10 Methods to Auto Follow-Up to Important Emails
When you send an important email, there’s an immediate sense of relief. It’s done, it’s out there, it has been sent, and now all you can do is await a reply. The relief is short-lived, since you immediately start to worry about responses, or the lack thereof.
Then you suffer, for hours, or days, or weeks. How long do you let it linger before you send a follow-up? Do you need to schedule your follow-up now, or should you give them one more day to reply? How important is the reply, anyway? Can you just take their silence as a no, and move on?
Now let’s draw back for a moment and look at things from the other side. You’re receiving emails constantly, dozens or hundreds every day, and it can get overwhelming. Time and again, you read through articles about how to manage your email and your time.
How many of those tools and techniques do you think involve deleting messages, sight unseen? More than a few of them, in my experience. One of the most common techniques for reaching a blank slate is to just delete everything. After all, if it’s important enough, they’ll send you a follow-up.
Obviously, sending a follow-up is important. It’s also time consuming. You have to track every email you send and figure out exactly when you want to follow up, and do it appropriately. Too soon and you seem like a nag; too late and the moment has passed.
Thankfully, there are a lot of different tools and apps available to help you follow up on important messages automatically. You may have to install a tool or two, or transition to a different platform for your important emails, but there are options. I’ve picked out ten of them for you to investigate.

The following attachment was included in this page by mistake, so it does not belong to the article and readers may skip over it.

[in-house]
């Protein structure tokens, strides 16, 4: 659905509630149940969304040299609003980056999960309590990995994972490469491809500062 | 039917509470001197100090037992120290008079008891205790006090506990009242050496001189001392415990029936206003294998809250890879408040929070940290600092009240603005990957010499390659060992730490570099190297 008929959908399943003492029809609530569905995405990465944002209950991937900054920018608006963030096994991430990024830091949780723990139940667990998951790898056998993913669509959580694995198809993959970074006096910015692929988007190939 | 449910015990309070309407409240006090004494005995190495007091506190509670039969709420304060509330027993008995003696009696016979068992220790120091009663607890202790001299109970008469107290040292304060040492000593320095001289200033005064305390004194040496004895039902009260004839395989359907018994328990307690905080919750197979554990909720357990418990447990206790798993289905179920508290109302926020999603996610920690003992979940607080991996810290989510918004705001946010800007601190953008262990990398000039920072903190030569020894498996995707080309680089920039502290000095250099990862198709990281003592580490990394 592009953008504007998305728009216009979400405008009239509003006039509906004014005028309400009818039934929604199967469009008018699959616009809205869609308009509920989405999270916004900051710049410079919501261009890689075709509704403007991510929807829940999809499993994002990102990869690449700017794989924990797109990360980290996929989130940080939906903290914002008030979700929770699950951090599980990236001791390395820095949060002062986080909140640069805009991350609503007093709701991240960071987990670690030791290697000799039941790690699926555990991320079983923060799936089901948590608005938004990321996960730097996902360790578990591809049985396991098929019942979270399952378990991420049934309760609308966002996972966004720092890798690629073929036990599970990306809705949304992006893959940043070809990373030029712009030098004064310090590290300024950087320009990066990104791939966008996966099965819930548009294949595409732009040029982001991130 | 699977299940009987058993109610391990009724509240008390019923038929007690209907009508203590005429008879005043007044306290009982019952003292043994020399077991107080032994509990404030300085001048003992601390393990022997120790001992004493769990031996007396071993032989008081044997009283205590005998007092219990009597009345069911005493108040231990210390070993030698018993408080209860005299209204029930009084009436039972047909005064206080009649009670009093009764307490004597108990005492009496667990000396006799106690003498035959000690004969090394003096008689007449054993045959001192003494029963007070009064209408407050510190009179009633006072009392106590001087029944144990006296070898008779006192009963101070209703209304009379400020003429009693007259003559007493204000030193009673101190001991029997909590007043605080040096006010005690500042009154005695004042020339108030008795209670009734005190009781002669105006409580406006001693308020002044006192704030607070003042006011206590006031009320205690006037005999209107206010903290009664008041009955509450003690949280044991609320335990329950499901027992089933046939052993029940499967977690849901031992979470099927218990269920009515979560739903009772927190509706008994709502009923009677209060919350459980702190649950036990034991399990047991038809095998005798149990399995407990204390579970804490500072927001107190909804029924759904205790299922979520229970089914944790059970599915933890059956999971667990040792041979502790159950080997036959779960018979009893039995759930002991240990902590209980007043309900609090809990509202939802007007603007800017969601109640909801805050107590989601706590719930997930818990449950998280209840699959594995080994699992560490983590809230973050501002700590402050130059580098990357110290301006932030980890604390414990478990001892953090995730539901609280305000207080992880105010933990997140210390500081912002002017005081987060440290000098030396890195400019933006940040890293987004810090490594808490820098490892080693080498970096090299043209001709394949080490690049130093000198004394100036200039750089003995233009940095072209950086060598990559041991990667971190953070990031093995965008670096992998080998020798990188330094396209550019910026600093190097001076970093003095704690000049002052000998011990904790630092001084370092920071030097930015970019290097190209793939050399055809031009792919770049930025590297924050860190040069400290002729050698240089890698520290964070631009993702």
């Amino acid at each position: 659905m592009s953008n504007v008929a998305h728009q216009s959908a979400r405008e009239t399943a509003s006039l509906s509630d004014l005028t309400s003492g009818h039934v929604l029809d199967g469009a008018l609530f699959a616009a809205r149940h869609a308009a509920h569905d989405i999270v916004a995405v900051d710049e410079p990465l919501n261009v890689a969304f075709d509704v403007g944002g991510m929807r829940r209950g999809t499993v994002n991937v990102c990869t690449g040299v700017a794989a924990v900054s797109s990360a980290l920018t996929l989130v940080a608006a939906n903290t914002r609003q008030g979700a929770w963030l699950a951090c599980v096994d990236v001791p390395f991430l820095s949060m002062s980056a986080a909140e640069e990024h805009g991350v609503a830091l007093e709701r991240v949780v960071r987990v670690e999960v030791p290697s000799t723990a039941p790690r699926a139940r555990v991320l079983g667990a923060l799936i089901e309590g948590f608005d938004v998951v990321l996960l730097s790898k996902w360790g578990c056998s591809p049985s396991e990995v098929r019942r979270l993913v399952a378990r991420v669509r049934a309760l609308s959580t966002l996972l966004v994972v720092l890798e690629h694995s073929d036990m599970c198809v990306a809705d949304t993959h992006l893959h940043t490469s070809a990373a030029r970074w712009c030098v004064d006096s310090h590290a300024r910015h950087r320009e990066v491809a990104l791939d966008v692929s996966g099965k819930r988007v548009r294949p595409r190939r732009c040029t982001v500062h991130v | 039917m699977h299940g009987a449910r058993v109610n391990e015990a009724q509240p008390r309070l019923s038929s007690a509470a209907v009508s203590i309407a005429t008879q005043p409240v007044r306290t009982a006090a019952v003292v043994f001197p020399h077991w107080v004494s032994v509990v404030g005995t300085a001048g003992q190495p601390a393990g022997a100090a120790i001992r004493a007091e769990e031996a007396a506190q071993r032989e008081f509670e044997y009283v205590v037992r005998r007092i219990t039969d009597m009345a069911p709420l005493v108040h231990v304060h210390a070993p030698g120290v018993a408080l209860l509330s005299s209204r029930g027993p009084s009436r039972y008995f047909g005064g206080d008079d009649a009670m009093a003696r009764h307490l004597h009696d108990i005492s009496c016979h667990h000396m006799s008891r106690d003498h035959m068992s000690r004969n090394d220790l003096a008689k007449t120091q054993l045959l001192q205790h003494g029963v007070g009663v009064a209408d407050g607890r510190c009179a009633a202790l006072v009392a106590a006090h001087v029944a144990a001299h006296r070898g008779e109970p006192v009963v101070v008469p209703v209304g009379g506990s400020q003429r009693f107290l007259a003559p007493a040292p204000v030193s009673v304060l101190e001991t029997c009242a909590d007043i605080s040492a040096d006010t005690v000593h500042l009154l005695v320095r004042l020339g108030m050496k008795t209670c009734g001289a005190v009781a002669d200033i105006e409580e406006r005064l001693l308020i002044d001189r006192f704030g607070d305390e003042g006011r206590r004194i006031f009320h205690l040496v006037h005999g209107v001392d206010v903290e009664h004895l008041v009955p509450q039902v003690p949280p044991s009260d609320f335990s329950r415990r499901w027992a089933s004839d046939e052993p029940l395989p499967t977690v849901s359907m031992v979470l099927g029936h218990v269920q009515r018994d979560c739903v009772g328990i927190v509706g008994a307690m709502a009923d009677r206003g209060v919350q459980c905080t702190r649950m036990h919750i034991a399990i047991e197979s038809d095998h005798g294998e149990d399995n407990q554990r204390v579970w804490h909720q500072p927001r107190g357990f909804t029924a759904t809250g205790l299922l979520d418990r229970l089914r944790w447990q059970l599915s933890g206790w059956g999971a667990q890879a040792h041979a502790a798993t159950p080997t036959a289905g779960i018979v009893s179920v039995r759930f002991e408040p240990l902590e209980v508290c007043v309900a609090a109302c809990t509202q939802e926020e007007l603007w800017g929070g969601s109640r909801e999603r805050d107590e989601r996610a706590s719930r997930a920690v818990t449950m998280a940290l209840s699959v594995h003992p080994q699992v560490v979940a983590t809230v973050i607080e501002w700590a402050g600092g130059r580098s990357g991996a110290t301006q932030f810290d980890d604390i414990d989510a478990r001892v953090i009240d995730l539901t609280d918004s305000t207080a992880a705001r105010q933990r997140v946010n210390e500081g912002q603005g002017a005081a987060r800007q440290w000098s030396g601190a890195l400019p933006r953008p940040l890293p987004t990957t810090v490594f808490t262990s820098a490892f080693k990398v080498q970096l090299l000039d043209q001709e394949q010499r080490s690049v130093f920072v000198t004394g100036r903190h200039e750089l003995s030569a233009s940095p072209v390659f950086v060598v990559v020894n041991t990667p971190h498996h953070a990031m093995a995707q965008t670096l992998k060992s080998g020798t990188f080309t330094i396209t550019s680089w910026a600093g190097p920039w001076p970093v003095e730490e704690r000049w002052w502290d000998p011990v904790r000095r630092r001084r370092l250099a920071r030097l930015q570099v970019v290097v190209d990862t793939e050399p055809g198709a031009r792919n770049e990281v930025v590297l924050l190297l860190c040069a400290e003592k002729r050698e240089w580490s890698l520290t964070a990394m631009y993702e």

Important Note: These apps generally give you the power to follow up until the end of time if you so desire, but that’s a great way to have someone scrambling for the unsubscribe button or, since these are generally more personal emails and not newsletters, the report-as-spam button. Some people use silence as an answer, and hope you’ll take the hint. General recommendations are to consider five ignored emails as a “no” and to remove those people from your list. You can use your own discretion, but I find that number tends to hold up.
Salesflare is a sales platform. It has a wide array of features for the entire sales flow process, from lead to qualified lead to sale, with funnel management, customer profiles, and contact opportunities managed for you.
This is overkill for some people and the precise right medicine for others. If you’re looking for a platform to manage a whole lot of disparate sales efforts, centralizing it in one CRM can be a great idea. If you’re just looking for some email automation, go ahead and skip this one.
The important element for this platform, as far as this article is concerned, is the customer follow-up engine. Salesflare tracks user actions, from email opens to website visits, with information about what your users are doing. You can use this to follow up at specific times, with triggered messages through a channel of your choice.
Pricing for Salesflare is simple: it’s $30 per month when billed annually, or $35 when billed monthly. Go ahead and give it a look if you think it sounds right for you.
GMass is a tool, a plugin for Gmail that only works with Google Chrome. It’s primarily a mass email tool, allowing you to create one template email and send it out to dozens or hundreds of individuals at a time, without having to rely on one CC or BCC chain. That’s where it started, at least; by now, it has dozens of additional features.